Family Whereabouts

From Ruth
As I write, our family of 8 is spread out in 5 different cities. Maya continues in Boston; Anton in El Salvador; Jonathan in Deep Springs College (California); Maria, Luana and Natalia at Casa Adobe (Santo Domingo, Costa Rica); Jim and I in Cartagena, Colombia.
The big –and for some surprising—family news is that we have just celebrated a wedding! No: none of our kids for now. Instead: my dad! Widowed for three-and-a-half years and now 80 years old, René has embarked on a new adventure with his new wife, Beatriz Alvarez. She will be leaving her native Colombia and her lawyering practice to join my dad in Buenos Aires. I never imagined I’d be walking my dad down the aisle! But in the midst of all the adjustments this change demands, we celebrate that it’s never too late for new life and love!
And as we all work, study, figure out vocations and live them out, we all continue learning, growing, and needing the prayers and support of our extended family and community.

Let's Talk

From Natalia

It’s not easy to keep children of many different ages to
listen to you, especially when they are not particularly interested in what you want to teach them. This past month we had a “taller”  (workshop) with most of the kids involved in the project, Bola bola. The point of this workshop was to help them with their presenting skills, both for the project in itself and the kid’s future necessities. The children who attended this event are between the ages of 6 and 14. They are very kind children who have an incredible amount of energy and for this reason have trouble sitting still. We decided to do this workshop in an interactive way, so that the kids may learn and enjoy themselves at the same time.

This workshop covered only 4 presentation qualities, which included, notes, projection, eye contact and body position. We played different games for each of them, such as making their voice heard over those of all the people surrounding them and molding others into the right body position. It was very interesting to watch the children do these activities, starting with their shyness and insecurity, which then ended with confidence. I could see how they were enjoying themselves, by their smiles and giggles when others would say or do something funny. I could see them soaking up the information we were giving them, trying to make sure they did not mess up in front of everyone. They were having fun and so was I watching them enjoy learning.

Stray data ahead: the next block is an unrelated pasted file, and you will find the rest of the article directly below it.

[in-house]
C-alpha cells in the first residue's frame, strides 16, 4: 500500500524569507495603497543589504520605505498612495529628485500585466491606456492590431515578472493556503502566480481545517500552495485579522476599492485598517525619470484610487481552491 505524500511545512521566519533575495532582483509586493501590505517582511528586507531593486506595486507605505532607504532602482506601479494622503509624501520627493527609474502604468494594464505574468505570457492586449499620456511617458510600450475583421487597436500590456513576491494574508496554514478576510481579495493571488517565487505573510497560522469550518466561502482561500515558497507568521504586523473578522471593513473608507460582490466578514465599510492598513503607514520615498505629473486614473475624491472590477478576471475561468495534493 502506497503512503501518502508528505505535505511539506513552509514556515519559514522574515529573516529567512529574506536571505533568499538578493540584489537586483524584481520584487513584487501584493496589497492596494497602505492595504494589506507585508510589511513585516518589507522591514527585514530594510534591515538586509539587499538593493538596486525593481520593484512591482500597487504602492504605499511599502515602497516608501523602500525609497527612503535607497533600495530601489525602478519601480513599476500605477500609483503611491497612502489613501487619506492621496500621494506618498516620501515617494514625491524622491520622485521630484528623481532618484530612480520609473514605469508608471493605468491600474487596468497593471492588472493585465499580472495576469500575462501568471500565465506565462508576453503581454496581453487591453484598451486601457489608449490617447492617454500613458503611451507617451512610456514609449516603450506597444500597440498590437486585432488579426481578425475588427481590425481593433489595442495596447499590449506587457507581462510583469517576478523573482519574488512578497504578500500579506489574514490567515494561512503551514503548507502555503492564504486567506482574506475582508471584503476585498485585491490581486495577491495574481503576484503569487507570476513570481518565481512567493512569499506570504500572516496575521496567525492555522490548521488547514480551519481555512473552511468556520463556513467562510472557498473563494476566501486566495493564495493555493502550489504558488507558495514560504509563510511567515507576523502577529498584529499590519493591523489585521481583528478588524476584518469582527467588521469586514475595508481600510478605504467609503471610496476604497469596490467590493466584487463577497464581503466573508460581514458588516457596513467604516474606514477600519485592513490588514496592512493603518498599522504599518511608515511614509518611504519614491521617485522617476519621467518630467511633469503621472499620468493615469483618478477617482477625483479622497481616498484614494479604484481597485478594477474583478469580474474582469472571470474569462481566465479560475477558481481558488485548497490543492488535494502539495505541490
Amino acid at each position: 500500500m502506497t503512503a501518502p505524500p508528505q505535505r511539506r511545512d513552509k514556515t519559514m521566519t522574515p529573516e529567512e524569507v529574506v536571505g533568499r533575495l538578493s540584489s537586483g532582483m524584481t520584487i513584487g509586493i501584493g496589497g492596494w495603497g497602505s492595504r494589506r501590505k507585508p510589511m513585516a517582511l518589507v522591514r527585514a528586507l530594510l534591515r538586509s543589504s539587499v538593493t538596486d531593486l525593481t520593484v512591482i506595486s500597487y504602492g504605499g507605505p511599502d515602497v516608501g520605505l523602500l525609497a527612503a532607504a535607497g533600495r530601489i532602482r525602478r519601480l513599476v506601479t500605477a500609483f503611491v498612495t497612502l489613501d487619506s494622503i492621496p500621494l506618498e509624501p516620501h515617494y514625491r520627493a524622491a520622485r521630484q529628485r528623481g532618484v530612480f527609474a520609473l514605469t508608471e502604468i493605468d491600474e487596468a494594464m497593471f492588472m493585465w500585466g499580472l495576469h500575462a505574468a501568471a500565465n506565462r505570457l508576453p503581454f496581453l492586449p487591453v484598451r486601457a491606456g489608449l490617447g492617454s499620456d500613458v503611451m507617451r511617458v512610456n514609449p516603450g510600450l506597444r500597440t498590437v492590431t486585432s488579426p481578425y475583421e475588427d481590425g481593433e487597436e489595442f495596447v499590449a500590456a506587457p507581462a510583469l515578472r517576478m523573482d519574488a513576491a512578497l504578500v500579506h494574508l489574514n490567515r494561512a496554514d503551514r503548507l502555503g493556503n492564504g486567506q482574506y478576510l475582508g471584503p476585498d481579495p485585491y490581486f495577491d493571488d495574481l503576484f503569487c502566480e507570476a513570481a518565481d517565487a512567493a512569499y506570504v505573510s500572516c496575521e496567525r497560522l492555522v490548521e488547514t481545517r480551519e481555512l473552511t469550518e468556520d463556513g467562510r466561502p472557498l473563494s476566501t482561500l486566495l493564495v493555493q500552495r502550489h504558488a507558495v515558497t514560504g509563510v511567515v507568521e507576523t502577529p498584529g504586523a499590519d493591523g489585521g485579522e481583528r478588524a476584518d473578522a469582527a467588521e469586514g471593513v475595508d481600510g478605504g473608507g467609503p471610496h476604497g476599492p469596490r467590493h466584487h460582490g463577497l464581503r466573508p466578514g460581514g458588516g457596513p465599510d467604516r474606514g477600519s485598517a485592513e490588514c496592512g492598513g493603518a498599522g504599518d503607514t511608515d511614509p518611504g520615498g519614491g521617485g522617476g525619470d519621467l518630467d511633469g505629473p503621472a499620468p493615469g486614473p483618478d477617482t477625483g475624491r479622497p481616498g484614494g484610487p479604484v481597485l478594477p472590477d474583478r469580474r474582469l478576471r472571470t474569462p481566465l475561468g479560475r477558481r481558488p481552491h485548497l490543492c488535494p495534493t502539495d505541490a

Once all the activities were over, we asked the general question: which were the four points we discussed here today? Most of them raised their hands, wanting to show of what they had learned, to show us how they knew it and they were paying attention. We felt that we had managed to teach them what we had planed on teaching them with much success and only hoped that in our next meeting with an adult they would employ these technics and make the presentation more formal in this way.

Prayer Requests

We ask for prayers for one of the community members here--Damaris--as she is considering leaving Casa Adobe along with her husband, Luis, and her daughter, Izayana.  We ask for wisdom and patience to be with all of us as we decide the next steps that need to be taken as well as God's love and peace to be with us no matter the outcome.

We ask for prayers of safety as Ginna, another member here at Casa Adobe, has gone to Michigan to work with the community at *culture is not optional ( a couple of months.  Pray that her time there is blessed and that she comes back to us healthy, happy and in one piece!

We also ask for prayers for Lady, one of our goats here, and her new baby Sage!  Sage was born just last week and is healthy and adorable.  Please pray that both mom and kid will continue to be healthy and happy here at Casa Adobe.

We Need Your Help

In the past, CRWM career missionaries had a support raising goal of 60% of the yearly worldwide average missionary cost. Now career missionaries will see the goal gradually rise to 90% of their individualized budgets. Newly appointed missionaries will need support commitments at 90% of their individualized budgets before being sent to the field. This new missionary support system will enable CRWM to replace retiring missionaries and send out new missionaries when they’re urgently needed.
The budget will cover basic needs and costs such as salary, taxes, housing, retirement contributions, insurance, travel to and from the field for the missionary (and spouse), and minimal support staff costs.  All other expenses (from continuing education and training to children’s travel and education expenses) will be “above basic costs” and will be funded by other means. 

Our budget for this coming year (July 2013-July 2014) is $128,124 with a minimum goal of $71,749.  Would you prayerfully consider helping us reach this goal?  For more information on what projects your financial contributions would help support, please visit



November 2012 Newsletter from the Padilla-DeBorsts


December 2011 Newsletter from the Padilla-DeBorsts


Feburary 2011 Newsletter from the DeBorsts


November 2010 Newsletter from the DeBorsts


September 2010 Newsletter from the Padilla-DeBorsts

Download PDF (4.3 MB)


April 2010 Newsletter from the Padilla-DeBorsts